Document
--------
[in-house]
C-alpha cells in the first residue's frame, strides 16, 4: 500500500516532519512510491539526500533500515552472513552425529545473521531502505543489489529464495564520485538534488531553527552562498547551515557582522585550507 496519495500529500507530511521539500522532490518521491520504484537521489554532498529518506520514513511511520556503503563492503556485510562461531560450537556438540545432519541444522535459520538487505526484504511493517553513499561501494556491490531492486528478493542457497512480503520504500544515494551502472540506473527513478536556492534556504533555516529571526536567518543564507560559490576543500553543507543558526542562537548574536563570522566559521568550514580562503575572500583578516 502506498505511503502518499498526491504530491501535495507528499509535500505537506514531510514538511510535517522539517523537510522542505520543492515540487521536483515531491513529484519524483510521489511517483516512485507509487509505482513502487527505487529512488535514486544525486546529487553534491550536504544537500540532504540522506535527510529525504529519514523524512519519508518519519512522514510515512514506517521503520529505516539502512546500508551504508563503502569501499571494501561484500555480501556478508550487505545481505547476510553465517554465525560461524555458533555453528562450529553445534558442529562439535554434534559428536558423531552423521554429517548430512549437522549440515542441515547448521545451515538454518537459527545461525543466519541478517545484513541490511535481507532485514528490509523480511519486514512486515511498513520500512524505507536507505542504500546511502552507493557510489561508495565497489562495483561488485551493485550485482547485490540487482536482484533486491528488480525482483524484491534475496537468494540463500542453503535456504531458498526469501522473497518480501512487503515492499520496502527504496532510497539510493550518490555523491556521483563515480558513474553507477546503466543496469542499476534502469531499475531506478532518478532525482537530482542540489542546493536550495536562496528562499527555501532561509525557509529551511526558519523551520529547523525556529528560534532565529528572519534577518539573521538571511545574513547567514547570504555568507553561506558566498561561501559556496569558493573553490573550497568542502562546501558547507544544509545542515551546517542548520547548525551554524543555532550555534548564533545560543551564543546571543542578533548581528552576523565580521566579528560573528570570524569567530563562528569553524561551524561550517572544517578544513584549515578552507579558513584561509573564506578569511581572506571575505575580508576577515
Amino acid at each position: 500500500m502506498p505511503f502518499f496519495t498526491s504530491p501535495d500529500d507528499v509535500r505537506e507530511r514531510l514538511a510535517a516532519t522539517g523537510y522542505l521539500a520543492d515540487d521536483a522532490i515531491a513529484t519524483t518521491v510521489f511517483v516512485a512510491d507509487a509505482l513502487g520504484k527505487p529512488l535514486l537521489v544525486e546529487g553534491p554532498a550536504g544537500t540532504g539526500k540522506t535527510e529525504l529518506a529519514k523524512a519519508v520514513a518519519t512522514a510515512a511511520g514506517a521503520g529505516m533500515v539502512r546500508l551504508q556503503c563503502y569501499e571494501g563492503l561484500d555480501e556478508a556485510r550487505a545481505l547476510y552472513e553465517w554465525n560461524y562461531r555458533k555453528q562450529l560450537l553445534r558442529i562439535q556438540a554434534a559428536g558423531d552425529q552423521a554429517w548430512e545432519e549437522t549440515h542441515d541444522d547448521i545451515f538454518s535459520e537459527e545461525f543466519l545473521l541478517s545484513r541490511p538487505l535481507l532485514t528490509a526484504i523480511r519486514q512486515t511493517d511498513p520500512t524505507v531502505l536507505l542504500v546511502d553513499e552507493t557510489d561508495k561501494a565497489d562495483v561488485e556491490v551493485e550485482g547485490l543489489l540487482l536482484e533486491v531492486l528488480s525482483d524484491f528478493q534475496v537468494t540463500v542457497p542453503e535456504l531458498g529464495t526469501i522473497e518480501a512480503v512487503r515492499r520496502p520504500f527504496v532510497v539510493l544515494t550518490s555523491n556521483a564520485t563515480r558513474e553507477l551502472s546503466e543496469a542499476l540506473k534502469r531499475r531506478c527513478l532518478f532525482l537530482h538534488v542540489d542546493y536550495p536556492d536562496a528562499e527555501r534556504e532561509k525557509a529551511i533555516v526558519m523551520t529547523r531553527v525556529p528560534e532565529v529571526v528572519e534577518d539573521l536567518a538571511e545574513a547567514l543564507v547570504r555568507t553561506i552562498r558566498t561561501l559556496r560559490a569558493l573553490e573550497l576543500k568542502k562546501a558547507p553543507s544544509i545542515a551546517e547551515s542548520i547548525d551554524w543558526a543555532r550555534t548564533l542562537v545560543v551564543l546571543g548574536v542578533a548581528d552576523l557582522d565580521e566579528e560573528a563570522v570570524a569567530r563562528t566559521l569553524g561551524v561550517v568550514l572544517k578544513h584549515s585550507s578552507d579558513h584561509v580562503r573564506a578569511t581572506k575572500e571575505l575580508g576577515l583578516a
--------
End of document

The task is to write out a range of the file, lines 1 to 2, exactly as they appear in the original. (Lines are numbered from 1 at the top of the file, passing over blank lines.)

[in-house]
C-alpha cells in the first residue's frame, strides 16, 4: 500500500516532519512510491539526500533500515552472513552425529545473521531502505543489489529464495564520485538534488531553527552562498547551515557582522585550507 496519495500529500507530511521539500522532490518521491520504484537521489554532498529518506520514513511511520556503503563492503556485510562461531560450537556438540545432519541444522535459520538487505526484504511493517553513499561501494556491490531492486528478493542457497512480503520504500544515494551502472540506473527513478536556492534556504533555516529571526536567518543564507560559490576543500553543507543558526542562537548574536563570522566559521568550514580562503575572500583578516 502506498505511503502518499498526491504530491501535495507528499509535500505537506514531510514538511510535517522539517523537510522542505520543492515540487521536483515531491513529484519524483510521489511517483516512485507509487509505482513502487527505487529512488535514486544525486546529487553534491550536504544537500540532504540522506535527510529525504529519514523524512519519508518519519512522514510515512514506517521503520529505516539502512546500508551504508563503502569501499571494501561484500555480501556478508550487505545481505547476510553465517554465525560461524555458533555453528562450529553445534558442529562439535554434534559428536558423531552423521554429517548430512549437522549440515542441515547448521545451515538454518537459527545461525543466519541478517545484513541490511535481507532485514528490509523480511519486514512486515511498513520500512524505507536507505542504500546511502552507493557510489561508495565497489562495483561488485551493485550485482547485490540487482536482484533486491528488480525482483524484491534475496537468494540463500542453503535456504531458498526469501522473497518480501512487503515492499520496502527504496532510497539510493550518490555523491556521483563515480558513474553507477546503466543496469542499476534502469531499475531506478532518478532525482537530482542540489542546493536550495536562496528562499527555501532561509525557509529551511526558519523551520529547523525556529528560534532565529528572519534577518539573521538571511545574513547567514547570504555568507553561506558566498561561501559556496569558493573553490573550497568542502562546501558547507544544509545542515551546517542548520547548525551554524543555532550555534548564533545560543551564543546571543542578533548581528552576523565580521566579528560573528570570524569567530563562528569553524561551524561550517572544517578544513584549515578552507579558513584561509573564506578569511581572506571575505575580508576577515